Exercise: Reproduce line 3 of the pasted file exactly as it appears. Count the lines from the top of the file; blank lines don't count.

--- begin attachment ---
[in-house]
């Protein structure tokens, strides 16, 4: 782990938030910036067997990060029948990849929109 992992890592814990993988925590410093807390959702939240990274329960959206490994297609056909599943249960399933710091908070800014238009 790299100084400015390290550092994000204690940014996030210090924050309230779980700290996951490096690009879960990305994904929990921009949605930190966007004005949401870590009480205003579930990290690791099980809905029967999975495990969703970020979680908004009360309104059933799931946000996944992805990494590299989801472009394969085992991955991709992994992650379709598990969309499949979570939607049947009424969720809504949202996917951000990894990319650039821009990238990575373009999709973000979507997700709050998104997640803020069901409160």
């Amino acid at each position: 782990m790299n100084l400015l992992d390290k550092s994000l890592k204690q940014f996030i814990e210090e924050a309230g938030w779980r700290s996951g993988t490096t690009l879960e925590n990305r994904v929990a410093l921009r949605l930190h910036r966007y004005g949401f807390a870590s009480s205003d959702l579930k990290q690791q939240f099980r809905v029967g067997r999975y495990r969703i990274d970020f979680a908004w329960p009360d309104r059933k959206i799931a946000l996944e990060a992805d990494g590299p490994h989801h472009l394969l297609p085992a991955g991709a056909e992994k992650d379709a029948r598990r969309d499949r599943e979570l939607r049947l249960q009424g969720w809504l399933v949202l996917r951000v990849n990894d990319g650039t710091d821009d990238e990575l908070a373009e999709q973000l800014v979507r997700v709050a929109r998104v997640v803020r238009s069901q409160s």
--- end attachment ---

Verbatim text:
């Amino acid at each position: 782990m790299n100084l400015l992992d390290k550092s994000l890592k204690q940014f996030i814990e210090e924050a309230g938030w779980r700290s996951g993988t490096t690009l879960e925590n990305r994904v929990a410093l921009r949605l930190h910036r966007y004005g949401f807390a870590s009480s205003d959702l579930k990290q690791q939240f099980r809905v029967g067997r999975y495990r969703i990274d970020f979680a908004w329960p009360d309104r059933k959206i799931a946000l996944e990060a992805d990494g590299p490994h989801h472009l394969l297609p085992a991955g991709a056909e992994k992650d379709a029948r598990r969309d499949r599943e979570l939607r049947l249960q009424g969720w809504l399933v949202l996917r951000v990849n990894d990319g650039t710091d821009d990238e990575l908070a373009e999709q973000l800014v979507r997700v709050a929109r998104v997640v803020r238009s069901q409160s």